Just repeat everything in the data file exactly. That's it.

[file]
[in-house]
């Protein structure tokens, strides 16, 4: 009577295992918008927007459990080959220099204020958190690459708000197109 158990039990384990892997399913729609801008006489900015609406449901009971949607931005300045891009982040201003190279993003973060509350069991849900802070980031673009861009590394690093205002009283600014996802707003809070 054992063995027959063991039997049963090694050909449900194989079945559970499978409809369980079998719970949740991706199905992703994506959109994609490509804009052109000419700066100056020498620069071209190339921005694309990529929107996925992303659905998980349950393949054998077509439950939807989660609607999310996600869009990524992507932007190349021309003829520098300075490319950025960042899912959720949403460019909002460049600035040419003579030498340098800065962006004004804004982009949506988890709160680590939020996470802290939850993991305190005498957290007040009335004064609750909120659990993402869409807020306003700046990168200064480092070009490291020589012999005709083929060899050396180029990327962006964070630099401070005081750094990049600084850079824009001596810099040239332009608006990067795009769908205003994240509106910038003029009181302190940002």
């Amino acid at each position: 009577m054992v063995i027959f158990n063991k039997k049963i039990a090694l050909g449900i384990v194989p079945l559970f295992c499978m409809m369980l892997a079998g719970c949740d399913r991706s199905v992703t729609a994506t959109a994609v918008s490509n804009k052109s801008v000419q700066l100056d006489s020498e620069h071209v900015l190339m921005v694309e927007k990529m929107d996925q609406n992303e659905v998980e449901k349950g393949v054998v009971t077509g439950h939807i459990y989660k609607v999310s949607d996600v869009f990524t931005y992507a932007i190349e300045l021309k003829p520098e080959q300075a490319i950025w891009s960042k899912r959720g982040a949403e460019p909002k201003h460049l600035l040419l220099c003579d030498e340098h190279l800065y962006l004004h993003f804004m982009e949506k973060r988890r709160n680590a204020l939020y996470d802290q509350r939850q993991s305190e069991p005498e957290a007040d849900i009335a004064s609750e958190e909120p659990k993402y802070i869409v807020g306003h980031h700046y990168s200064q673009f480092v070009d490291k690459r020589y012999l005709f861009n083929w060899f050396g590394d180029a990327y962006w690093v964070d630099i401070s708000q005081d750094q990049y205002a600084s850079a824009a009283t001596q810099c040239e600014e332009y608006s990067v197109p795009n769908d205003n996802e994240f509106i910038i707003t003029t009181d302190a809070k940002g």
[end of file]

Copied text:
[in-house]
């Protein structure tokens, strides 16, 4: 009577295992918008927007459990080959220099204020958190690459708000197109 158990039990384990892997399913729609801008006489900015609406449901009971949607931005300045891009982040201003190279993003973060509350069991849900802070980031673009861009590394690093205002009283600014996802707003809070 054992063995027959063991039997049963090694050909449900194989079945559970499978409809369980079998719970949740991706199905992703994506959109994609490509804009052109000419700066100056020498620069071209190339921005694309990529929107996925992303659905998980349950393949054998077509439950939807989660609607999310996600869009990524992507932007190349021309003829520098300075490319950025960042899912959720949403460019909002460049600035040419003579030498340098800065962006004004804004982009949506988890709160680590939020996470802290939850993991305190005498957290007040009335004064609750909120659990993402869409807020306003700046990168200064480092070009490291020589012999005709083929060899050396180029990327962006964070630099401070005081750094990049600084850079824009001596810099040239332009608006990067795009769908205003994240509106910038003029009181302190940002």
């Amino acid at each position: 009577m054992v063995i027959f158990n063991k039997k049963i039990a090694l050909g449900i384990v194989p079945l559970f295992c499978m409809m369980l892997a079998g719970c949740d399913r991706s199905v992703t729609a994506t959109a994609v918008s490509n804009k052109s801008v000419q700066l100056d006489s020498e620069h071209v900015l190339m921005v694309e927007k990529m929107d996925q609406n992303e659905v998980e449901k349950g393949v054998v009971t077509g439950h939807i459990y989660k609607v999310s949607d996600v869009f990524t931005y992507a932007i190349e300045l021309k003829p520098e080959q300075a490319i950025w891009s960042k899912r959720g982040a949403e460019p909002k201003h460049l600035l040419l220099c003579d030498e340098h190279l800065y962006l004004h993003f804004m982009e949506k973060r988890r709160n680590a204020l939020y996470d802290q509350r939850q993991s305190e069991p005498e957290a007040d849900i009335a004064s609750e958190e909120p659990k993402y802070i869409v807020g306003h980031h700046y990168s200064q673009f480092v070009d490291k690459r020589y012999l005709f861009n083929w060899f050396g590394d180029a990327y962006w690093v964070d630099i401070s708000q005081d750094q990049y205002a600084s850079a824009a009283t001596q810099c040239e600014e332009y608006s990067v197109p795009n769908d205003n996802e994240f509106i910038i707003t003029t009181d302190a809070k940002g």